What started out as a quest for bio-luminescent plankton, turned out to the most unexpected of adventures.Whether you’re travelling with a group of friends, family, your better half, or back-packing alone, Cambodia has something for everyone — soak in the magnificent history and architecture of ancient Khmer or soak up sun in most pristine virgin beaches. And then there are the one- dollar tequila shots!
The best way to get to either of Cambodia ’s international airports, Siem Reap or Phnom Penh, is through South –East Asia’s favorite low cost airlines Air Asia or Scoot (previously Tiger Air).
We arrived from Bangalore in Siem Reap on a warm dusty morning. The charming international airport has extremely friendly officials- one of our friends hadn’t got his visa on time, but there were extremely open to ‘discussions’ on how to deal with the situation! The airport has plenty of places selling local sim cards but Cambodia has FREE wifi practically everywhere, so you should hardly ever need it. The most common public transport are tuk-tuks — modified motorcycles with elaborate carriages strapped onto them that can zip you around the city, luggage et –all, for a very reasonable fee. Each tuk-tuk is unique, painted in the brightest colors and themes — some even have their own name!
After a lazy morning, checking into a lovely villa we had booked ahead on Airbnb, we walked to the main street( “Pub street” ) for some lunch, and local shopping. Pub street is lined with eateries, serving every possible cuisine, right from local Khmer fare, to continental and western fare (We even spotted some Indian restaurants)
Eating here is like sitting down to a large community dinner! Restaurants share seating areas, customers and even kitchens (but not WiFi!). Do try the local Angkor beer and it’s homophonic cousin ‘Anchor’ beer.
As the mild afternoon sun slowly lifted, like curtains on a stage, the evening unveiled a vibrant colourful fiesta, right on the street. Each joint quickly transformed itself into a dance floor, and as the night wore on, crowds spilled onto the streets, moving from one bar to the next.
The street parties are also fueled by little bar carts.
Remember the ice-candy seller of school break and Sundays … breaking the monotony of the scorching summer sun with the peal of tinkling bells? Replace the bell with blaring speakers, and the ice-candy with every possible spirit, and you have the bar cart. You can even hail one, find a corner, and play your own music, as the owner fixes you every possible cocktail and your dollar shots.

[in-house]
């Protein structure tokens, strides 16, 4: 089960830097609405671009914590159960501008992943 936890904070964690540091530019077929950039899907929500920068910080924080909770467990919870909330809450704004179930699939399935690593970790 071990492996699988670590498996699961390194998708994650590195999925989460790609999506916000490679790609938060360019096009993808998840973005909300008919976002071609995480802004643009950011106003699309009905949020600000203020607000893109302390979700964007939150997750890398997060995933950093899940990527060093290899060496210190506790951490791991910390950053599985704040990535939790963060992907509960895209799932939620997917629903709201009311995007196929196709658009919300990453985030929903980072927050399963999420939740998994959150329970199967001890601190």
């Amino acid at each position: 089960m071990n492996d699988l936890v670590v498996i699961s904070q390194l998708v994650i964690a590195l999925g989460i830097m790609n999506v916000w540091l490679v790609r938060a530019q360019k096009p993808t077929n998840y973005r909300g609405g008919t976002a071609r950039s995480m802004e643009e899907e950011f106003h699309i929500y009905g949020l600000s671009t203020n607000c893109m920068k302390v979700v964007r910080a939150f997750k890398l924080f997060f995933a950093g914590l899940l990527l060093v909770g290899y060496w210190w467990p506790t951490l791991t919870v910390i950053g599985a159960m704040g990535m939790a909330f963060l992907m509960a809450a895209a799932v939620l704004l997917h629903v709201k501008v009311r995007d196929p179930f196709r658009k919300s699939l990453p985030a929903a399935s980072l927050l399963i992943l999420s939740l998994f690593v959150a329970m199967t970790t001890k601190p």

Day 2 started as a laid back morning, exploring the little town of Siem Reap. You can rent two wheelers, and take twists and turns chasing the maze of canals that runs busily across the city, and still end up somewhere recognizable. Most establishments have heavily cashed in on the proximity to temple ruins, and keep the theme running through statuettes and idols decorating alleys and doorways.
If you were to look at a map of Cambodia, you will see that a large part is covered by the Tonle Sap Lake. Sunset tours are offered by most tour operator kiosks in the main city, and while it might appear a very touristy and clichéd thing to do, it is simply not to be missed!
The boat tour begins from one of the many streams that lead into Tonle Sap. As you make your way down the winding stream, you will see the surrounding paddy fields give way to a dank mini ecosystem of schools, markets and houses perched precariously on the river.
Once free of the gentle cacophony of boats, jostling for space in the stream, the ‘delta’ opens into the lake itself, with water stretching beyond the eye can see — the perfect place to watch the sun set, and witness the sky break out into a messy canvas of countless stars.
Day 3 was dedicated to Angkor, and began unpleasantly early, well before the break of dawn.
Angkor is the largest temple complex in the world, and a UNESCO World Heritage Site. The reasons for the decline of the majestic Khmer empire, which sprawled around these temple sites, are still shrouded in mystery. While most parts are under heavy restoration, and some overpowered by the jungles, many of the original structures and carvings have miraculously stood the test of time.
Built originally as a Hindu temple, Angkor Wat is the most spectacular and largest of the structures, lording over a 400 square kilometer complex. In the same complex is Angkor Thom, which has some unique temples like Bayon — temple with the thousand faces and Ta Promph. There are maps available of the entire temple complex which will help you navigate and plan your tour.